• California Defender

        By non-Democrat you mean the Green Party? Or perhaps the Socialist Party? I’m sure they joined in “the attack.” There are even a handful of globalist Republicans like McCain and Ryan who did, too. Their attacks are fuel to the movement just the same.

        Yes, Trump does want what is best for Trump. Curiously, that also tends to be what is best for America and why he is now the President.

        • Rollie

          Not Green, not socialist, not any party at all. I’m a committed non- partisan voter, with no loyalty or affection for any political party on the books. But I can testify for many Republican and Libertarian friends who would rather drink bleach than vote for Trump.

          Responding to your second point, I believe that every president faces moments of choosing between personal benefit and what’s best for the country, so therefore what’s best for Trump will not always be what’s best for the rest of us. I’m talking about doing the right thing at the risk of one’s own career, reputation or political standing. I consider Trump to be incapable of that kind of courage.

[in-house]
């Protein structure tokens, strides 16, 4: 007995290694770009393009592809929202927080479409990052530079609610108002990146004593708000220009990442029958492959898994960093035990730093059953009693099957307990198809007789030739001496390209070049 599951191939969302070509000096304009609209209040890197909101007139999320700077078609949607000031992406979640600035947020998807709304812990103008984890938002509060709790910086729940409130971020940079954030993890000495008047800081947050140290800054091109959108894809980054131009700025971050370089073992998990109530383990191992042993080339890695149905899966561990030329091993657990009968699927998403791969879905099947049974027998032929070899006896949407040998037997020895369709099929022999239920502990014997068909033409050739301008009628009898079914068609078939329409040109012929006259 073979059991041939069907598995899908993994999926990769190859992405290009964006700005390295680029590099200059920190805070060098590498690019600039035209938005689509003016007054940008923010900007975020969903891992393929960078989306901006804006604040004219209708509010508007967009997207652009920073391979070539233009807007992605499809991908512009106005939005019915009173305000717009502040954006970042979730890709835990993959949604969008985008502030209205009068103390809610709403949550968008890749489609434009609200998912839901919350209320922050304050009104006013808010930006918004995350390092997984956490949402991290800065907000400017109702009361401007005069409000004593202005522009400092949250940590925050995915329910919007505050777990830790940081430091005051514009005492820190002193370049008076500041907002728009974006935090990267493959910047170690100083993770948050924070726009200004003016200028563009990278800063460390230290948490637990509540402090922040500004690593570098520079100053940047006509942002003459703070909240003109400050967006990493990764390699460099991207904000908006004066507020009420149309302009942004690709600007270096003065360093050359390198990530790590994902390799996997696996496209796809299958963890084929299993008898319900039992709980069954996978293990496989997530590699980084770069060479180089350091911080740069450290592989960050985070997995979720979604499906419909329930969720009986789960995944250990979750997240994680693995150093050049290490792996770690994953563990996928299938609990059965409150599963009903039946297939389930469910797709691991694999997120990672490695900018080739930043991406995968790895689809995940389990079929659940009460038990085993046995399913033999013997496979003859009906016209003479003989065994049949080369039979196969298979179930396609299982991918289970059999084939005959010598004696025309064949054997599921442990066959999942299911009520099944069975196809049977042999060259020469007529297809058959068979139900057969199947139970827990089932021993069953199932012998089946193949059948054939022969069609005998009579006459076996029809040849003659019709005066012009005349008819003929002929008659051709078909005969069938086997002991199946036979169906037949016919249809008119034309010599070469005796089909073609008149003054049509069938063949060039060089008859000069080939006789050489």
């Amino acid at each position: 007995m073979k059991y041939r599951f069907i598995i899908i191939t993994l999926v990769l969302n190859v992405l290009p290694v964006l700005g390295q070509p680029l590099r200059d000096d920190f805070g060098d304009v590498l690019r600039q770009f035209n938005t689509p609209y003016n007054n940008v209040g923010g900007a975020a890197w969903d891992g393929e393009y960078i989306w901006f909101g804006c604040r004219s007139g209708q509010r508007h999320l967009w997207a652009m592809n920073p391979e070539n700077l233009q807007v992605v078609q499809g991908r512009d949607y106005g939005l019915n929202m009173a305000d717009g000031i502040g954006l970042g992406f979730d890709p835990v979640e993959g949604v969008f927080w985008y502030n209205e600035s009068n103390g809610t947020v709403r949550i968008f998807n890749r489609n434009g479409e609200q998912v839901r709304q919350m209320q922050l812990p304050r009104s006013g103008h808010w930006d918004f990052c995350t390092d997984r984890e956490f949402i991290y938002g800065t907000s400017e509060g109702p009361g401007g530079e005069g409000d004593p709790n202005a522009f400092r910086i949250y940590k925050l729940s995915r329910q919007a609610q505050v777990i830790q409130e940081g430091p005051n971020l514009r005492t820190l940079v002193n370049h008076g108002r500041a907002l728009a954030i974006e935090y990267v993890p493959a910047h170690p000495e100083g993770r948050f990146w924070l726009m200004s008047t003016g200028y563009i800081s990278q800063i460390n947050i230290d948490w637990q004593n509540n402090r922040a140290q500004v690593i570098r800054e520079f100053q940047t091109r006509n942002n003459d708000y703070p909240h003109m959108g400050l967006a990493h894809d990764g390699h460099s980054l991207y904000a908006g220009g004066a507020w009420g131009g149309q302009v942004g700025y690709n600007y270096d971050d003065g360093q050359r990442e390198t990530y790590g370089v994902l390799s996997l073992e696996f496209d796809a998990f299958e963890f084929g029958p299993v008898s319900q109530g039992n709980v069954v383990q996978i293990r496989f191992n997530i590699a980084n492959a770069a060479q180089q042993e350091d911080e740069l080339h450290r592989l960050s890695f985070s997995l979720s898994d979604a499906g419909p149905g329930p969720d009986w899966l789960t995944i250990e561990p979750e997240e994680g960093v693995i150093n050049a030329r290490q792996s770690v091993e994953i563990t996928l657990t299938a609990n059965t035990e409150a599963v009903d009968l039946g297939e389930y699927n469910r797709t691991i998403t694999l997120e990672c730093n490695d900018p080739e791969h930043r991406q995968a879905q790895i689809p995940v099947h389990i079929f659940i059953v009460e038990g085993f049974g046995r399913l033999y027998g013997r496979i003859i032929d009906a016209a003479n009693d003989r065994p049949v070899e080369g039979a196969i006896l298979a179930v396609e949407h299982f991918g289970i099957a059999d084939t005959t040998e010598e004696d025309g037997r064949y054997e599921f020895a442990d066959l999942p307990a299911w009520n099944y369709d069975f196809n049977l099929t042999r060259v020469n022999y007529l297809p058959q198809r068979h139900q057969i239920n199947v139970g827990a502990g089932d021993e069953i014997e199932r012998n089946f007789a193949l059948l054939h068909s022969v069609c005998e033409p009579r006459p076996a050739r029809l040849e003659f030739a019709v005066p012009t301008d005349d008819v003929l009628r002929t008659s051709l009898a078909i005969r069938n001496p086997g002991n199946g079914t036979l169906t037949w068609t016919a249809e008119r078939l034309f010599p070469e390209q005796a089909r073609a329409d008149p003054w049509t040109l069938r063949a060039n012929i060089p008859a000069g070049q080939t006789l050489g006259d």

• California Defender

            Good for you! As a libertarian, I have little faith in any party and vote for those who fit my philosophy the best. Although I find your claim that many libertarians would “rather drink bleach than vote for Trump” to be laughably false. No doubt there are some establishment Republicans who despise Trump because he’s willing to take a stand against their globalist agenda. But nearly all libertarians I know, save a few who continue to vote only for “big L” Libertarian Party folks, voted for Trump.

            He’s not perfect, but he’s the best we’ve seen in our lifetime.

            As for politicians who have the courage to take personal risks to do the right thing for America, can you name any? I can’t think of any.

            Although if you consider the violence of the left, those who support Trump (without Secret Service protection) are taking significant risks, financially, professionally, and physically, to do the right thing for this nation.